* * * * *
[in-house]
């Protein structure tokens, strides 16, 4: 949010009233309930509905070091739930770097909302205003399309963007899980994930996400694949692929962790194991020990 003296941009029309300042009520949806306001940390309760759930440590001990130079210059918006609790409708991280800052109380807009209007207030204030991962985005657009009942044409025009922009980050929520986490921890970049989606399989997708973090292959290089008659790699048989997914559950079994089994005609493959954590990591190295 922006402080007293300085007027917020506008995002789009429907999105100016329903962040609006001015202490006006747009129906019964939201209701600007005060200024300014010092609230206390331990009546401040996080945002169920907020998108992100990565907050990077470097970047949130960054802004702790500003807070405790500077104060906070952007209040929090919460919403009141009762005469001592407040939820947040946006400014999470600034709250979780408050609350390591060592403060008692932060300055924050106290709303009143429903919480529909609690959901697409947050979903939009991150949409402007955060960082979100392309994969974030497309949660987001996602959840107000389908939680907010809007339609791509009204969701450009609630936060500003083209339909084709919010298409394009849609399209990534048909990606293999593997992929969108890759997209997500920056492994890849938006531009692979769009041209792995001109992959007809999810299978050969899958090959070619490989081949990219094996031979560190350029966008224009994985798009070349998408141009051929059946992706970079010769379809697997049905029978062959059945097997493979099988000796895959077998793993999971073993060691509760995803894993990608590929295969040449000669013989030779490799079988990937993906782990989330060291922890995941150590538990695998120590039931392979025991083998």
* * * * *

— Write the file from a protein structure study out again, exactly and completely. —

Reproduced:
[in-house]
């Protein structure tokens, strides 16, 4: 949010009233309930509905070091739930770097909302205003399309963007899980994930996400694949692929962790194991020990 003296941009029309300042009520949806306001940390309760759930440590001990130079210059918006609790409708991280800052109380807009209007207030204030991962985005657009009942044409025009922009980050929520986490921890970049989606399989997708973090292959290089008659790699048989997914559950079994089994005609493959954590990591190295 922006402080007293300085007027917020506008995002789009429907999105100016329903962040609006001015202490006006747009129906019964939201209701600007005060200024300014010092609230206390331990009546401040996080945002169920907020998108992100990565907050990077470097970047949130960054802004702790500003807070405790500077104060906070952007209040929090919460919403009141009762005469001592407040939820947040946006400014999470600034709250979780408050609350390591060592403060008692932060300055924050106290709303009143429903919480529909609690959901697409947050979903939009991150949409402007955060960082979100392309994969974030497309949660987001996602959840107000389908939680907010809007339609791509009204969701450009609630936060500003083209339909084709919010298409394009849609399209990534048909990606293999593997992929969108890759997209997500920056492994890849938006531009692979769009041209792995001109992959007809999810299978050969899958090959070619490989081949990219094996031979560190350029966008224009994985798009070349998408141009051929059946992706970079010769379809697997049905029978062959059945097997493979099988000796895959077998793993999971073993060691509760995803894993990608590929295969040449000669013989030779490799079988990937993906782990989330060291922890995941150590538990695998120590039931392979025991083998």